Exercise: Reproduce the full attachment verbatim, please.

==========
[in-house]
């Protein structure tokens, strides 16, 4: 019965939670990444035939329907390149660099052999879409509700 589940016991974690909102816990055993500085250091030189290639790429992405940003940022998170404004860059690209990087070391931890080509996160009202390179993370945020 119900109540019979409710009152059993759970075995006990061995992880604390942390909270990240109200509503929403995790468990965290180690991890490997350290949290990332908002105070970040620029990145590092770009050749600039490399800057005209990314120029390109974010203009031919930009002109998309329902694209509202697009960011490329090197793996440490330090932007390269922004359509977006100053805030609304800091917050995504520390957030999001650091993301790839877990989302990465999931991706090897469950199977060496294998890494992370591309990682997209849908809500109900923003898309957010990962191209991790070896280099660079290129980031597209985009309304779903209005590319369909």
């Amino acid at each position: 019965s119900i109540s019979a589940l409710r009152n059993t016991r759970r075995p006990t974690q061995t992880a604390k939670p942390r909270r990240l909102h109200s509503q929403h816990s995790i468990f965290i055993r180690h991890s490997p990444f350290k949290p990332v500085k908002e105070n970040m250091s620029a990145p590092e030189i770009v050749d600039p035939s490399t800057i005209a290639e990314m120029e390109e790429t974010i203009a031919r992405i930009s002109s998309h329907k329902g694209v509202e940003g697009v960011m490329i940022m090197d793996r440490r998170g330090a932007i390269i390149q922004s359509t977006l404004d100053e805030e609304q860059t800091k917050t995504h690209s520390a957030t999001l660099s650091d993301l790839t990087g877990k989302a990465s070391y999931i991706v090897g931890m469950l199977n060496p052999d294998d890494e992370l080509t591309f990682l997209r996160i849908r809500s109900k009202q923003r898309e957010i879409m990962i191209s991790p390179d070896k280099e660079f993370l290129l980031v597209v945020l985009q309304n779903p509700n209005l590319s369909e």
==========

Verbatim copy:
[in-house]
């Protein structure tokens, strides 16, 4: 019965939670990444035939329907390149660099052999879409509700 589940016991974690909102816990055993500085250091030189290639790429992405940003940022998170404004860059690209990087070391931890080509996160009202390179993370945020 119900109540019979409710009152059993759970075995006990061995992880604390942390909270990240109200509503929403995790468990965290180690991890490997350290949290990332908002105070970040620029990145590092770009050749600039490399800057005209990314120029390109974010203009031919930009002109998309329902694209509202697009960011490329090197793996440490330090932007390269922004359509977006100053805030609304800091917050995504520390957030999001650091993301790839877990989302990465999931991706090897469950199977060496294998890494992370591309990682997209849908809500109900923003898309957010990962191209991790070896280099660079290129980031597209985009309304779903209005590319369909």
């Amino acid at each position: 019965s119900i109540s019979a589940l409710r009152n059993t016991r759970r075995p006990t974690q061995t992880a604390k939670p942390r909270r990240l909102h109200s509503q929403h816990s995790i468990f965290i055993r180690h991890s490997p990444f350290k949290p990332v500085k908002e105070n970040m250091s620029a990145p590092e030189i770009v050749d600039p035939s490399t800057i005209a290639e990314m120029e390109e790429t974010i203009a031919r992405i930009s002109s998309h329907k329902g694209v509202e940003g697009v960011m490329i940022m090197d793996r440490r998170g330090a932007i390269i390149q922004s359509t977006l404004d100053e805030e609304q860059t800091k917050t995504h690209s520390a957030t999001l660099s650091d993301l790839t990087g877990k989302a990465s070391y999931i991706v090897g931890m469950l199977n060496p052999d294998d890494e992370l080509t591309f990682l997209r996160i849908r809500s109900k009202q923003r898309e957010i879409m990962i191209s991790p390179d070896k280099e660079f993370l290129l980031v597209v945020l985009q309304n779903p509700n209005l590319s369909e």